An important application area for quantum computing is the realm of molecular modeling, where molecular interactions are studied, and chemical reactions are optimized for the highest efficiency. Presently the quantum chemistry is complex and way beyond the reach of classical computers. Molecular modeling is an exciting application area for quantum computing since chemical reactions themselves are quantum in nature and they form highly entangled quantum superposition states. However, when quantum computing realizes its full potential, it wouldn’t have any difficulty in decoding and modeling even the most complex processes.
Google has taken a lead in this field and has simulated the energy of hydrogen molecules. This is going to impact majorly the production of solar cells, pharmaceutical drugs, and fertilizers. As quantum computing develops more and more, it will have major implications on our energy supply and environment.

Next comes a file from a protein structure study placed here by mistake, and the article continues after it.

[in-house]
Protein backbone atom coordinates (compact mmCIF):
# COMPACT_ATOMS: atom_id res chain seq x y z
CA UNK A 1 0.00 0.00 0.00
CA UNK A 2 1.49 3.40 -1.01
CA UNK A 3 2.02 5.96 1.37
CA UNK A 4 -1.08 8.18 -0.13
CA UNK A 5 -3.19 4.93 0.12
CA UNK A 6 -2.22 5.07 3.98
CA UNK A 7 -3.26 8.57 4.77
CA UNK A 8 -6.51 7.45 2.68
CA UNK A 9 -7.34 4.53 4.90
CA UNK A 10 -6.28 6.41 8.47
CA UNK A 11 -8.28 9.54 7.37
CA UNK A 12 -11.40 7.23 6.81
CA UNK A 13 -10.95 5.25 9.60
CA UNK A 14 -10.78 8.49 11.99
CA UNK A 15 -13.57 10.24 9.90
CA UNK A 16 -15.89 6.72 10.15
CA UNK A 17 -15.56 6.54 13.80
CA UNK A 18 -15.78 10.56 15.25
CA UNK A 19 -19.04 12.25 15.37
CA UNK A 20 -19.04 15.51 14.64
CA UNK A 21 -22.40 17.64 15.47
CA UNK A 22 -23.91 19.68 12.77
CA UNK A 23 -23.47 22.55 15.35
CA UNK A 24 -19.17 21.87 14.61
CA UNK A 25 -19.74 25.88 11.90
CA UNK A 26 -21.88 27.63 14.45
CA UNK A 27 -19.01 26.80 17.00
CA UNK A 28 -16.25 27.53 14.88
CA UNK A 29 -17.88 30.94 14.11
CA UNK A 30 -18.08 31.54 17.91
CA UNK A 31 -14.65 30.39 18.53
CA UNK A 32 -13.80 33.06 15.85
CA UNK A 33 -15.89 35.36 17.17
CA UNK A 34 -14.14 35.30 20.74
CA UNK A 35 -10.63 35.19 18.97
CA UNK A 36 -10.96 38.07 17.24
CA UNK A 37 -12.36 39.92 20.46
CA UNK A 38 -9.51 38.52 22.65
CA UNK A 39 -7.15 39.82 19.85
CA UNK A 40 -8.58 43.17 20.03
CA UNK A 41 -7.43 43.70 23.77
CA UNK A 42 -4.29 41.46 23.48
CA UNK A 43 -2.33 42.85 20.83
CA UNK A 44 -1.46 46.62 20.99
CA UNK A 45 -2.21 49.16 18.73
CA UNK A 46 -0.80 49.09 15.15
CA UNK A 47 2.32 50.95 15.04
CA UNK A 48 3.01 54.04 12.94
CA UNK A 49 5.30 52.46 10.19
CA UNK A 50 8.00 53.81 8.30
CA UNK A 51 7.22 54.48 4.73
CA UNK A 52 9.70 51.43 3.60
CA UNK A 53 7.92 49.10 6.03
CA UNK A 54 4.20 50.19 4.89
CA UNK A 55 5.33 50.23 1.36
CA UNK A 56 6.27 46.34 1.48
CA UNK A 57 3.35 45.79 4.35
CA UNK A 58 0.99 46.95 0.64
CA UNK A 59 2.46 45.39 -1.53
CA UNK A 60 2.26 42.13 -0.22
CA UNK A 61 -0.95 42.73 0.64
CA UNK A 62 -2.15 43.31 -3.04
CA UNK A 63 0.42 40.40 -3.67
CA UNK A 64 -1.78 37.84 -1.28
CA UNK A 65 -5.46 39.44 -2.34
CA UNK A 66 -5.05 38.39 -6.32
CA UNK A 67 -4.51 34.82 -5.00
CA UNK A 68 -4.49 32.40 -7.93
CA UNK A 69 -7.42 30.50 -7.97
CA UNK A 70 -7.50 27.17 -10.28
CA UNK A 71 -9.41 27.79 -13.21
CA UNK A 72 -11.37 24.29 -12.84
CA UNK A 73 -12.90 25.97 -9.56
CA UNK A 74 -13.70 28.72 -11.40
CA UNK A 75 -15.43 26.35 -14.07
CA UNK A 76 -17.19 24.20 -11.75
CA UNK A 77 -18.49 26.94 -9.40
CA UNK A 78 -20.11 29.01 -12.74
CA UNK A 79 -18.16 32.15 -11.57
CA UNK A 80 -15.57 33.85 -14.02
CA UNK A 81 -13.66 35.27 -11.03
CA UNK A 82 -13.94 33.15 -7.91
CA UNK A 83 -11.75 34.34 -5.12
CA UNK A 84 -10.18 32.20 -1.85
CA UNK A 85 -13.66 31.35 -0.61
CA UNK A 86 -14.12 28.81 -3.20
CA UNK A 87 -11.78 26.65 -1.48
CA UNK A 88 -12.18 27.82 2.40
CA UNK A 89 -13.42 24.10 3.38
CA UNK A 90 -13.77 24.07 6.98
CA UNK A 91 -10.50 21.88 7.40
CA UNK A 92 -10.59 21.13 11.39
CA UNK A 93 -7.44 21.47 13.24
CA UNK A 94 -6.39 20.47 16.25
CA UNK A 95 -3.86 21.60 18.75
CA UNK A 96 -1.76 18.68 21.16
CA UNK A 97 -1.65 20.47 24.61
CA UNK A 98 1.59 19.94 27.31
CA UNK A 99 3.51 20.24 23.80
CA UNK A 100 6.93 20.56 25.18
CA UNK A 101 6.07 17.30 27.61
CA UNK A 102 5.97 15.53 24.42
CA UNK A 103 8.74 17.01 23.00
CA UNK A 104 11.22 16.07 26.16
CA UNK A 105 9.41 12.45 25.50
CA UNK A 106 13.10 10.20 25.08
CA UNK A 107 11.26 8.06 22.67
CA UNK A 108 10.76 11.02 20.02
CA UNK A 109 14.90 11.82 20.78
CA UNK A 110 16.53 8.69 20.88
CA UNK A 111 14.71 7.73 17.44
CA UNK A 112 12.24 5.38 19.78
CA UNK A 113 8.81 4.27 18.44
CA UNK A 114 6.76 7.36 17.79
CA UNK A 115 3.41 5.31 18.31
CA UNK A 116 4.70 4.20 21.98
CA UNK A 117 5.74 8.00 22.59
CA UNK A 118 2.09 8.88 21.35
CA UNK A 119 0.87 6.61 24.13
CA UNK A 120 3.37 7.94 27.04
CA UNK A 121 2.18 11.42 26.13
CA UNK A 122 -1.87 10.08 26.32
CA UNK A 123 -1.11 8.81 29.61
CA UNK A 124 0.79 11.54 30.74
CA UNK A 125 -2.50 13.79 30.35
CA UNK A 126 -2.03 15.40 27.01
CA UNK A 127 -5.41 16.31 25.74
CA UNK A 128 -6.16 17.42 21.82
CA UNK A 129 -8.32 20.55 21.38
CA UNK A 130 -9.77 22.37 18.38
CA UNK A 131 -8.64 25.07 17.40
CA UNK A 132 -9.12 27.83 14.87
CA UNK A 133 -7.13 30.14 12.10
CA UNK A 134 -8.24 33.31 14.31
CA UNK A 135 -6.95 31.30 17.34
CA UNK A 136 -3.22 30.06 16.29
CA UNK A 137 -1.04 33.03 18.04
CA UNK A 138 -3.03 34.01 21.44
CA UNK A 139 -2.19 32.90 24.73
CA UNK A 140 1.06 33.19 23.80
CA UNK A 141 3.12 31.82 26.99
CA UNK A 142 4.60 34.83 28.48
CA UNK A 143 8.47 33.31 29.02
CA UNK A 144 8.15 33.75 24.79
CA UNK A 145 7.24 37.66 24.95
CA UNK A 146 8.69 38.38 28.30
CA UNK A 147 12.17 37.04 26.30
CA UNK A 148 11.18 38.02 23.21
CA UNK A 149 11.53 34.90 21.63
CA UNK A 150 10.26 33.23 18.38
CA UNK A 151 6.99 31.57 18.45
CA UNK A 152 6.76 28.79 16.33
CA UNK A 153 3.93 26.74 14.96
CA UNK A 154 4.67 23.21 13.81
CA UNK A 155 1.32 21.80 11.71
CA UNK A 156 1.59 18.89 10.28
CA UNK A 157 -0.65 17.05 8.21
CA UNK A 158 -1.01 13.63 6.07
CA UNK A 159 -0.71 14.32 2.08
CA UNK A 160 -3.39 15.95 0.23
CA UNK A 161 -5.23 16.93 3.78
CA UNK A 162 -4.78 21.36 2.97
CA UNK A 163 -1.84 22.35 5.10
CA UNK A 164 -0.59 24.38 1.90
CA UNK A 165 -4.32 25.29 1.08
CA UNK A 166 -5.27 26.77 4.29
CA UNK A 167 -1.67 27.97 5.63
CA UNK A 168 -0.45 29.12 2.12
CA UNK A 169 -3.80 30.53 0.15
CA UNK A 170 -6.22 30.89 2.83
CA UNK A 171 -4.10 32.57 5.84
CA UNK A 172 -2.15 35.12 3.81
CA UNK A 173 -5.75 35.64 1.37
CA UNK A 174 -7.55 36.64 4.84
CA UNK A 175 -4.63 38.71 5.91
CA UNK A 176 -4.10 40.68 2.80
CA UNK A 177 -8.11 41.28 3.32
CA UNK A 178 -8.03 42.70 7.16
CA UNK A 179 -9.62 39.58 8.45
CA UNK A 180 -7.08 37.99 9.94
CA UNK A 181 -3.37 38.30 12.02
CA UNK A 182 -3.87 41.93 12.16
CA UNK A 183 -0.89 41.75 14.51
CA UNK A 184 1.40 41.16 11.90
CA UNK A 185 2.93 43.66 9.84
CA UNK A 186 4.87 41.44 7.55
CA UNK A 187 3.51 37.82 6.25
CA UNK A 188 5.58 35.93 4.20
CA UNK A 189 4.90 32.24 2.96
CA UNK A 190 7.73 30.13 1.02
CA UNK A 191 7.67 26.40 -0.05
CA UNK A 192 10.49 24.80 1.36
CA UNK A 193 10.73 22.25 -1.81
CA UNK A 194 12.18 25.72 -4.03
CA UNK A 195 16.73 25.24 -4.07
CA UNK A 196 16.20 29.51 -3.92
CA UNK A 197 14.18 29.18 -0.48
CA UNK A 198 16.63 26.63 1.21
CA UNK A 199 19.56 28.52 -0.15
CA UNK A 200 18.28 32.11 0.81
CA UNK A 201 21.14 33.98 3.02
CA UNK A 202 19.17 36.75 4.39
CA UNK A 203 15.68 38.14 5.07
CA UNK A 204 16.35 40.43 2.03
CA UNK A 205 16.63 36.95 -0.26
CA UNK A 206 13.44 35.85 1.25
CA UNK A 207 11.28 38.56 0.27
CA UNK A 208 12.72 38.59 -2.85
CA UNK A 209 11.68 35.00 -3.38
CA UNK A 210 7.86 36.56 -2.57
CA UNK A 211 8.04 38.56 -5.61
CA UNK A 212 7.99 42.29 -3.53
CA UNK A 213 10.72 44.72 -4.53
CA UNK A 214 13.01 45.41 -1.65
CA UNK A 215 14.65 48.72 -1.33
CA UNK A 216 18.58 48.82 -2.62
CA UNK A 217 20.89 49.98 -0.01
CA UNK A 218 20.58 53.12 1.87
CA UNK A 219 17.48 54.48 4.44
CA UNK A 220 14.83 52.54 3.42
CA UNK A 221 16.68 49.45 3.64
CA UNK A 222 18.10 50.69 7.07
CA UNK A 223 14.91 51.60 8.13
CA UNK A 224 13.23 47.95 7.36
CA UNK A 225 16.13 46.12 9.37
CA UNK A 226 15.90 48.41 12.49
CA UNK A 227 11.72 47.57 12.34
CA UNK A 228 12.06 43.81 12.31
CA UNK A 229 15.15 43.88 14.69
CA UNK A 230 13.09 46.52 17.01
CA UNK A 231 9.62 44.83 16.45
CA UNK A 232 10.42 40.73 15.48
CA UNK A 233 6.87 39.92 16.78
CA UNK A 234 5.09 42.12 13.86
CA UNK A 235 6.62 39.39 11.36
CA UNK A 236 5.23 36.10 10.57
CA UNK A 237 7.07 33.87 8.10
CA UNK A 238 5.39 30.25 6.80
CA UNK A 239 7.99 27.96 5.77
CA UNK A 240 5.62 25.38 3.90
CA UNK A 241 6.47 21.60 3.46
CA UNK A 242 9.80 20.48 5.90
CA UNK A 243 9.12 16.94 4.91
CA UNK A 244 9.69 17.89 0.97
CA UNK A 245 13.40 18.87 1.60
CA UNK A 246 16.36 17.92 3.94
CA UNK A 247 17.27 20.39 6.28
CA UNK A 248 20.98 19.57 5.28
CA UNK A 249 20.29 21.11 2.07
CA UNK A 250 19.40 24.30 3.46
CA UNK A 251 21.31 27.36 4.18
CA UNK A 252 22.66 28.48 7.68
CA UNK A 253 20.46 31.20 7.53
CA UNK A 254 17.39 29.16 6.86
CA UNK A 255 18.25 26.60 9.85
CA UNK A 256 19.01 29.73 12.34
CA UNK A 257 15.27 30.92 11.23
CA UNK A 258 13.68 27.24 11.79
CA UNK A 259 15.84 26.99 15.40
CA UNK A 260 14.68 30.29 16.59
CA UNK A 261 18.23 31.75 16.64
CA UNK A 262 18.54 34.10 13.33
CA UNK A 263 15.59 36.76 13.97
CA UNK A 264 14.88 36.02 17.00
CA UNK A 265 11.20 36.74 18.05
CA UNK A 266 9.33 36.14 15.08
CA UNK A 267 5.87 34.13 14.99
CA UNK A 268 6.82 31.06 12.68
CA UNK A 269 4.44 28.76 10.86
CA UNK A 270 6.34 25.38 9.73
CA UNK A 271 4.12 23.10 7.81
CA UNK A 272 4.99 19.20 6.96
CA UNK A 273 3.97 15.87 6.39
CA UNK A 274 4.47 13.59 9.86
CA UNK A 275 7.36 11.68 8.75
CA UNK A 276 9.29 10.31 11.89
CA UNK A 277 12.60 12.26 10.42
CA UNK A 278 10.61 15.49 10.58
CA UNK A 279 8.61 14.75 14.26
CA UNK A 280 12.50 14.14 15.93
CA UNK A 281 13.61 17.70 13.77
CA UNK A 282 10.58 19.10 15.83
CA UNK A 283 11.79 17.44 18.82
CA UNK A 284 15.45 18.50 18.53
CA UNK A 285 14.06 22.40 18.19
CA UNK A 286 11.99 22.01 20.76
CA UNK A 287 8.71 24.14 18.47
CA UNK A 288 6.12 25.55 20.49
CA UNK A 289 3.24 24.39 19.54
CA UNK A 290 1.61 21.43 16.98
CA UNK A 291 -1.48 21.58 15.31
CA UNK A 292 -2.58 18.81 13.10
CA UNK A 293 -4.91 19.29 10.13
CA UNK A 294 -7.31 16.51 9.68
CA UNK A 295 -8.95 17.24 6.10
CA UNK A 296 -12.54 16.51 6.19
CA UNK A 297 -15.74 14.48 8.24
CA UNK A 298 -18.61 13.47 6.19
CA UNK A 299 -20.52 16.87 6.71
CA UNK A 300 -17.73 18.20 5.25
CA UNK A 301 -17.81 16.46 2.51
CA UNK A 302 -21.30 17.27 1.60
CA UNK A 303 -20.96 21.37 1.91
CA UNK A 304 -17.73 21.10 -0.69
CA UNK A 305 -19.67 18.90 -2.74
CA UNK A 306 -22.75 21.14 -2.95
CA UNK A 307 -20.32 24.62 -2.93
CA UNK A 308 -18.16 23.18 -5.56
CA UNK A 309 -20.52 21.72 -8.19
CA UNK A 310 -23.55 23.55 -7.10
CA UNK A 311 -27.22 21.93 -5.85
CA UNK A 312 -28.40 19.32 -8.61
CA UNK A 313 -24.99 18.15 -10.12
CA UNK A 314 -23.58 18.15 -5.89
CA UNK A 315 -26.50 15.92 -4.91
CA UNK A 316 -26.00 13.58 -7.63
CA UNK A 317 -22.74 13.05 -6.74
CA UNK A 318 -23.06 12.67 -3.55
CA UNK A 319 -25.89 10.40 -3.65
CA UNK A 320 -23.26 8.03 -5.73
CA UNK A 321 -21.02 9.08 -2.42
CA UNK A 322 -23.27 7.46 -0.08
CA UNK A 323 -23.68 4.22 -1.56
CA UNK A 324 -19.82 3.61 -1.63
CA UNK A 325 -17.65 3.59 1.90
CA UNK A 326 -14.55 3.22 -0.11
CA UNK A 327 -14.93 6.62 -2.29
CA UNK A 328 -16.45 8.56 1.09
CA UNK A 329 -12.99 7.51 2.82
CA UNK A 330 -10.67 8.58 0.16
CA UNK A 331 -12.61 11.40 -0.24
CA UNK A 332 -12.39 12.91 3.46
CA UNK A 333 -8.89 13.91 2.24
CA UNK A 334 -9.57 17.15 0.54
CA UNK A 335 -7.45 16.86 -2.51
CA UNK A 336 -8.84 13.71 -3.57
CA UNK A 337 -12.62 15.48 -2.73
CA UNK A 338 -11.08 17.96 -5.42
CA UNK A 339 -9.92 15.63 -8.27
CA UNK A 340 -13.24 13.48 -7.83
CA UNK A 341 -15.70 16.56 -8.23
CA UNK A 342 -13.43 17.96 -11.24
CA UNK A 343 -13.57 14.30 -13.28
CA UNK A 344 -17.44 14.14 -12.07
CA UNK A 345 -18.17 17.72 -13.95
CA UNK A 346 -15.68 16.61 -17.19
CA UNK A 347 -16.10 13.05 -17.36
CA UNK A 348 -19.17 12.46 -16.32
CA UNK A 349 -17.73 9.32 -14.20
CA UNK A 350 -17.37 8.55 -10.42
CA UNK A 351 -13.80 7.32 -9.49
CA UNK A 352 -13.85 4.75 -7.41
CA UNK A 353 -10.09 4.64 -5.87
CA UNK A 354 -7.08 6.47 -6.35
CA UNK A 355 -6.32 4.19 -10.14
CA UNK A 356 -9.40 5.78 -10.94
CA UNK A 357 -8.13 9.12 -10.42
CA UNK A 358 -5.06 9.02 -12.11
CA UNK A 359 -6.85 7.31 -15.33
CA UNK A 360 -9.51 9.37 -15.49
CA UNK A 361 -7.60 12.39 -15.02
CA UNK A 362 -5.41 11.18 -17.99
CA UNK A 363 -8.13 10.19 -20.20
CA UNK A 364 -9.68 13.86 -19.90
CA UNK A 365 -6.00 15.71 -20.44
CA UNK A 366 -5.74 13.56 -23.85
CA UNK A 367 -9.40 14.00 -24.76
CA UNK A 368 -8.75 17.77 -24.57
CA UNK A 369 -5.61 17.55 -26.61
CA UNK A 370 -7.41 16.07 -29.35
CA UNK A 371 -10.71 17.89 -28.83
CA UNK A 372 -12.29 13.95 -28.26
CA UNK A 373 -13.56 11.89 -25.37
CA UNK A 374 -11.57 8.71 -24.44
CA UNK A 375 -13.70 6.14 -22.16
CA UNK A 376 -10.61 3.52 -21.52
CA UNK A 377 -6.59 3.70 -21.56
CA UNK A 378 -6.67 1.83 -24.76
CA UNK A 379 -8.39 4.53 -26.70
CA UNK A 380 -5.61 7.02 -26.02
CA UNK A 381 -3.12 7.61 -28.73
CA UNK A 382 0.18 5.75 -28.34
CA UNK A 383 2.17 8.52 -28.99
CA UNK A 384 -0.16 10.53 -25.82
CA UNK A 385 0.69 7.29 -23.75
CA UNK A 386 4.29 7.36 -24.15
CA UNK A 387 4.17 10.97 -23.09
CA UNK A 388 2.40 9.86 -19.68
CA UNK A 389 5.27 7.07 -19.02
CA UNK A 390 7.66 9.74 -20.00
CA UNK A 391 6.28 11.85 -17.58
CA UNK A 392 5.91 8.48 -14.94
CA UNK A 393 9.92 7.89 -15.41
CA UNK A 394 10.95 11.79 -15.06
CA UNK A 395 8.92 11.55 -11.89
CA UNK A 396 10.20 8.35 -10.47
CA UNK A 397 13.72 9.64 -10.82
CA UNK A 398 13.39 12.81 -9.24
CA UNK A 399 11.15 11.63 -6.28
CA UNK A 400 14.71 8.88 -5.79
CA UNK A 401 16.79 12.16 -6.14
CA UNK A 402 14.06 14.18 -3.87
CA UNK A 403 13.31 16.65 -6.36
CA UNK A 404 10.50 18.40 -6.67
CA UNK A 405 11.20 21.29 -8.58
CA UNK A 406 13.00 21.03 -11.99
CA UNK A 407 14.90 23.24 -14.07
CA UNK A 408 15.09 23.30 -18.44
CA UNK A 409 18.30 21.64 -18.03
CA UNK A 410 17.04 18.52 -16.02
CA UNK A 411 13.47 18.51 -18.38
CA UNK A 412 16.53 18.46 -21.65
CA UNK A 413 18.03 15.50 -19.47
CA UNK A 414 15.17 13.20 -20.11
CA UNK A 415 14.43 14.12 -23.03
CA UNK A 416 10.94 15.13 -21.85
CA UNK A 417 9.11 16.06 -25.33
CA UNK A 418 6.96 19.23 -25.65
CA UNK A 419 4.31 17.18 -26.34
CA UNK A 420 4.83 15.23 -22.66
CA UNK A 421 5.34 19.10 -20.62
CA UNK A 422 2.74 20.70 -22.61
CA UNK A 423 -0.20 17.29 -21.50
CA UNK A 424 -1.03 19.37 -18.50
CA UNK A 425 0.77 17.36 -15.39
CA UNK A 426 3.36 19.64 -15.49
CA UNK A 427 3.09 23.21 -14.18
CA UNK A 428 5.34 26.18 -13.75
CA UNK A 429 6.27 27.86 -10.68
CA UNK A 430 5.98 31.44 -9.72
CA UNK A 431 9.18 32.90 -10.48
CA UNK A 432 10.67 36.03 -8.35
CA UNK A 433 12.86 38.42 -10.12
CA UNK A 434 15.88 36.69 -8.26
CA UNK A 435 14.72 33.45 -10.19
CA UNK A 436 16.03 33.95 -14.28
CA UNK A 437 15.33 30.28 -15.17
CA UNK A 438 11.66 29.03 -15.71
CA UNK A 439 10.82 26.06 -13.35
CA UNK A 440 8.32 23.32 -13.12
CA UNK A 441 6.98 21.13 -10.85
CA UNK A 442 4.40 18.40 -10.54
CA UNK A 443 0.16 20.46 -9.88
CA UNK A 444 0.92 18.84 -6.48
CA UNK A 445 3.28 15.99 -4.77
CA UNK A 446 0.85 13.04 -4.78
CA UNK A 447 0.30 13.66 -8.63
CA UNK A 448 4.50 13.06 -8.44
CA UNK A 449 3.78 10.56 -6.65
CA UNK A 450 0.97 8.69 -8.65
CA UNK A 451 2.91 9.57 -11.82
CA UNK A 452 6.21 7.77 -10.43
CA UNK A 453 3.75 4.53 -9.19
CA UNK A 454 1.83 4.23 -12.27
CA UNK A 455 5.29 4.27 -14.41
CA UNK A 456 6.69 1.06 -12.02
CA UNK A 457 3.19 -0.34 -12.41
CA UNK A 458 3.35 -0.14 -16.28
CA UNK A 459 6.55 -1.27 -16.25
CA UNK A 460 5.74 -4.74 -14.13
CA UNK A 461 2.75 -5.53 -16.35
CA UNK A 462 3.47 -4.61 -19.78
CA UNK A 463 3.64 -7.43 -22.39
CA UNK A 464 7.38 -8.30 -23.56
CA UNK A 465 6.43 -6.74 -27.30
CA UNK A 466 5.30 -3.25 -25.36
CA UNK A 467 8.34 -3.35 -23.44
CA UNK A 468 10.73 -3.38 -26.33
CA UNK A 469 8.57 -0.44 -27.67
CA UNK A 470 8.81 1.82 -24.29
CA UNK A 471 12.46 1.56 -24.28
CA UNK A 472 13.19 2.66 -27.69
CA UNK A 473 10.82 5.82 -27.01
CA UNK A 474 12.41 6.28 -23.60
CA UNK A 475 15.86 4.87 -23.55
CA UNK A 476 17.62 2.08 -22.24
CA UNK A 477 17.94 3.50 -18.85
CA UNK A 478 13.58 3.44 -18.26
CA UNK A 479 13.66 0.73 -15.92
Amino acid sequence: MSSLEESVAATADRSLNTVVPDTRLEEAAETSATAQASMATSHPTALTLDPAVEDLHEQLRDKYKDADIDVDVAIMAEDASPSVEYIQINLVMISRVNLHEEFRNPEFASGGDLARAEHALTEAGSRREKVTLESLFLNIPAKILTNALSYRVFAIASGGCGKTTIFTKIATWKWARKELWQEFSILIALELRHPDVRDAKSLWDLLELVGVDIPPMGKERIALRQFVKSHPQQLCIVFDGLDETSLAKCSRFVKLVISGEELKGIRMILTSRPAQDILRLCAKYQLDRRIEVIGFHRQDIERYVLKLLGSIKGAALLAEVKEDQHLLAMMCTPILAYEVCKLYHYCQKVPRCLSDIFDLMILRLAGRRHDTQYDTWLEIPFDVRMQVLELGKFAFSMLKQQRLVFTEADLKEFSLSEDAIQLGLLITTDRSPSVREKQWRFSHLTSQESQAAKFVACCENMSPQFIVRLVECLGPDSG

Presently, online security is based on the difficulty of factoring large numbers into primes. While such kind of a task can be done by the classical computers, it requires a huge amount of time and resources to crack the code and thus is deemed to be impractical.
However, quantum computers can perform such factoring tasks easily since their processing power is huge as compared to classical computers and hence can break the online security systems easily. To counter this security threat, new cryptography methods are in the process of development, that are resistant to quantum computers. Various facets of security services can be explored here.
Modern financial markets are some of the most complex systems operating presently. Financial markets are so complicated and unpredictable, that no controlled setting has been developed for them in which experiments can be run. Here is where quantum computing comes in the picture. Since the randomness inherent in quantum computing corresponds to the complex nature of financial markets, investors will be able to evaluate the distribution of outcomes from a huge number of scenarios randomly generated. This can be the dawn of a new era in financial modeling.